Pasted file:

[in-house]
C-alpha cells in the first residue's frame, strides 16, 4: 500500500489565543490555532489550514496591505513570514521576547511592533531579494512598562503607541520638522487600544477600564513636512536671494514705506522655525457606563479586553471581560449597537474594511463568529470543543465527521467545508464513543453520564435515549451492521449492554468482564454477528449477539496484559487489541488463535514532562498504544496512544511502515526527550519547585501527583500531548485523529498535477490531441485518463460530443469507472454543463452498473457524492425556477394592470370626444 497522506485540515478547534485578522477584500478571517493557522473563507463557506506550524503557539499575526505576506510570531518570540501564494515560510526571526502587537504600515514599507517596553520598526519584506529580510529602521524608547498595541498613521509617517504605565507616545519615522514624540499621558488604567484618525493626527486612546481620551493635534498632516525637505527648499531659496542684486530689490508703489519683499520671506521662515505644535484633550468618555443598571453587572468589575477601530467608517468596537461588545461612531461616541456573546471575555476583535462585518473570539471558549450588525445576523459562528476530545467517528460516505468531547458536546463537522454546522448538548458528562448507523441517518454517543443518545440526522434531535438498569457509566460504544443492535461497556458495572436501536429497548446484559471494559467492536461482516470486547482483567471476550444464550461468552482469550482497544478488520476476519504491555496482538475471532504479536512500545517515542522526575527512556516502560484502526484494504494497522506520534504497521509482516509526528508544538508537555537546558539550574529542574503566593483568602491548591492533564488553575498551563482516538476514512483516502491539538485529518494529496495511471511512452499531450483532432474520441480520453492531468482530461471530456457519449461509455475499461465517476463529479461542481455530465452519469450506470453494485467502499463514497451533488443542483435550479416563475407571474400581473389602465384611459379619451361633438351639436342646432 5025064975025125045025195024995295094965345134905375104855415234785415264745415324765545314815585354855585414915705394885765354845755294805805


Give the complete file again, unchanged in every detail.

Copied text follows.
[in-house]
C-alpha cells in the first residue's frame, strides 16, 4: 500500500489565543490555532489550514496591505513570514521576547511592533531579494512598562503607541520638522487600544477600564513636512536671494514705506522655525457606563479586553471581560449597537474594511463568529470543543465527521467545508464513543453520564435515549451492521449492554468482564454477528449477539496484559487489541488463535514532562498504544496512544511502515526527550519547585501527583500531548485523529498535477490531441485518463460530443469507472454543463452498473457524492425556477394592470370626444 497522506485540515478547534485578522477584500478571517493557522473563507463557506506550524503557539499575526505576506510570531518570540501564494515560510526571526502587537504600515514599507517596553520598526519584506529580510529602521524608547498595541498613521509617517504605565507616545519615522514624540499621558488604567484618525493626527486612546481620551493635534498632516525637505527648499531659496542684486530689490508703489519683499520671506521662515505644535484633550468618555443598571453587572468589575477601530467608517468596537461588545461612531461616541456573546471575555476583535462585518473570539471558549450588525445576523459562528476530545467517528460516505468531547458536546463537522454546522448538548458528562448507523441517518454517543443518545440526522434531535438498569457509566460504544443492535461497556458495572436501536429497548446484559471494559467492536461482516470486547482483567471476550444464550461468552482469550482497544478488520476476519504491555496482538475471532504479536512500545517515542522526575527512556516502560484502526484494504494497522506520534504497521509482516509526528508544538508537555537546558539550574529542574503566593483568602491548591492533564488553575498551563482516538476514512483516502491539538485529518494529496495511471511512452499531450483532432474520441480520453492531468482530461471530456457519449461509455475499461465517476463529479461542481455530465452519469450506470453494485467502499463514497451533488443542483435550479416563475407571474400581473389602465384611459379619451361633438351639436342646432 5025064975025125045025195024995295094965345134905375104855415234785415264745415324765545314815585354855585414915705394885765354845755294805805